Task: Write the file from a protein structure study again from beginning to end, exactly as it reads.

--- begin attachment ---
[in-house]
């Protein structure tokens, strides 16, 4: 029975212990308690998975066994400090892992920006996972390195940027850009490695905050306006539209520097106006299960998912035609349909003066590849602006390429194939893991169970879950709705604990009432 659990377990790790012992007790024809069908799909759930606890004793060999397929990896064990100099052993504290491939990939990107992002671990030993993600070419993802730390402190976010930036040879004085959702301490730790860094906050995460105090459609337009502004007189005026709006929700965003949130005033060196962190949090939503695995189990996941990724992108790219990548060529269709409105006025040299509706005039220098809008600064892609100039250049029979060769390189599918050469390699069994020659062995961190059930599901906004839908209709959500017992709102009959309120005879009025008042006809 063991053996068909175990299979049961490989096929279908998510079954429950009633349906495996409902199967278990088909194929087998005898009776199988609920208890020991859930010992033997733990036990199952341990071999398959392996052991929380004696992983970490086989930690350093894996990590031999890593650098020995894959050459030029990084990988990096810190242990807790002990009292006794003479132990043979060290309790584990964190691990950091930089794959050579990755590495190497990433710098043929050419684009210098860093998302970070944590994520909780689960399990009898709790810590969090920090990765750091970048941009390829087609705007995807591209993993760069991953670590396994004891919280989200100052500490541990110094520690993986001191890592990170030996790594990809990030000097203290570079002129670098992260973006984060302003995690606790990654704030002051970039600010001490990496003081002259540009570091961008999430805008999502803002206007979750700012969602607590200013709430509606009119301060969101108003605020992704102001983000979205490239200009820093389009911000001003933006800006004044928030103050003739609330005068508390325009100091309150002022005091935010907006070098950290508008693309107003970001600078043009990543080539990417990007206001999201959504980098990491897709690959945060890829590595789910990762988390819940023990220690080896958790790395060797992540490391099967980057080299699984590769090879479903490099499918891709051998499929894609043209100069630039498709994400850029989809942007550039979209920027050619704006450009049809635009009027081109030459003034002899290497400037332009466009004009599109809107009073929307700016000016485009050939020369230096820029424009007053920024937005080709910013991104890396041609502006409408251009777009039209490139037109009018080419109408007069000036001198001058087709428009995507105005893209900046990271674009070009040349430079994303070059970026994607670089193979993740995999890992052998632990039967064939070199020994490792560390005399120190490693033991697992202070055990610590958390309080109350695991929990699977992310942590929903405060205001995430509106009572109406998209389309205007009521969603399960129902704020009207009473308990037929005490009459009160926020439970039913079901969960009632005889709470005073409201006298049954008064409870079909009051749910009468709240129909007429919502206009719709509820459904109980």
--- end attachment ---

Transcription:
[in-house]
């Protein structure tokens, strides 16, 4: 029975212990308690998975066994400090892992920006996972390195940027850009490695905050306006539209520097106006299960998912035609349909003066590849602006390429194939893991169970879950709705604990009432 659990377990790790012992007790024809069908799909759930606890004793060999397929990896064990100099052993504290491939990939990107992002671990030993993600070419993802730390402190976010930036040879004085959702301490730790860094906050995460105090459609337009502004007189005026709006929700965003949130005033060196962190949090939503695995189990996941990724992108790219990548060529269709409105006025040299509706005039220098809008600064892609100039250049029979060769390189599918050469390699069994020659062995961190059930599901906004839908209709959500017992709102009959309120005879009025008042006809 063991053996068909175990299979049961490989096929279908998510079954429950009633349906495996409902199967278990088909194929087998005898009776199988609920208890020991859930010992033997733990036990199952341990071999398959392996052991929380004696992983970490086989930690350093894996990590031999890593650098020995894959050459030029990084990988990096810190242990807790002990009292006794003479132990043979060290309790584990964190691990950091930089794959050579990755590495190497990433710098043929050419684009210098860093998302970070944590994520909780689960399990009898709790810590969090920090990765750091970048941009390829087609705007995807591209993993760069991953670590396994004891919280989200100052500490541990110094520690993986001191890592990170030996790594990809990030000097203290570079002129670098992260973006984060302003995690606790990654704030002051970039600010001490990496003081002259540009570091961008999430805008999502803002206007979750700012969602607590200013709430509606009119301060969101108003605020992704102001983000979205490239200009820093389009911000001003933006800006004044928030103050003739609330005068508390325009100091309150002022005091935010907006070098950290508008693309107003970001600078043009990543080539990417990007206001999201959504980098990491897709690959945060890829590595789910990762988390819940023990220690080896958790790395060797992540490391099967980057080299699984590769090879479903490099499918891709051998499929894609043209100069630039498709994400850029989809942007550039979209920027050619704006450009049809635009009027081109030459003034002899290497400037332009466009004009599109809107009073929307700016000016485009050939020369230096820029424009007053920024937005080709910013991104890396041609502006409408251009777009039209490139037109009018080419109408007069000036001198001058087709428009995507105005893209900046990271674009070009040349430079994303070059970026994607670089193979993740995999890992052998632990039967064939070199020994490792560390005399120190490693033991697992202070055990610590958390309080109350695991929990699977992310942590929903405060205001995430509106009572109406998209389309205007009521969603399960129902704020009207009473308990037929005490009459009160926020439970039913079901969960009632005889709470005073409201006298049954008064409870079909009051749910009468709240129909007429919502206009719709509820459904109980």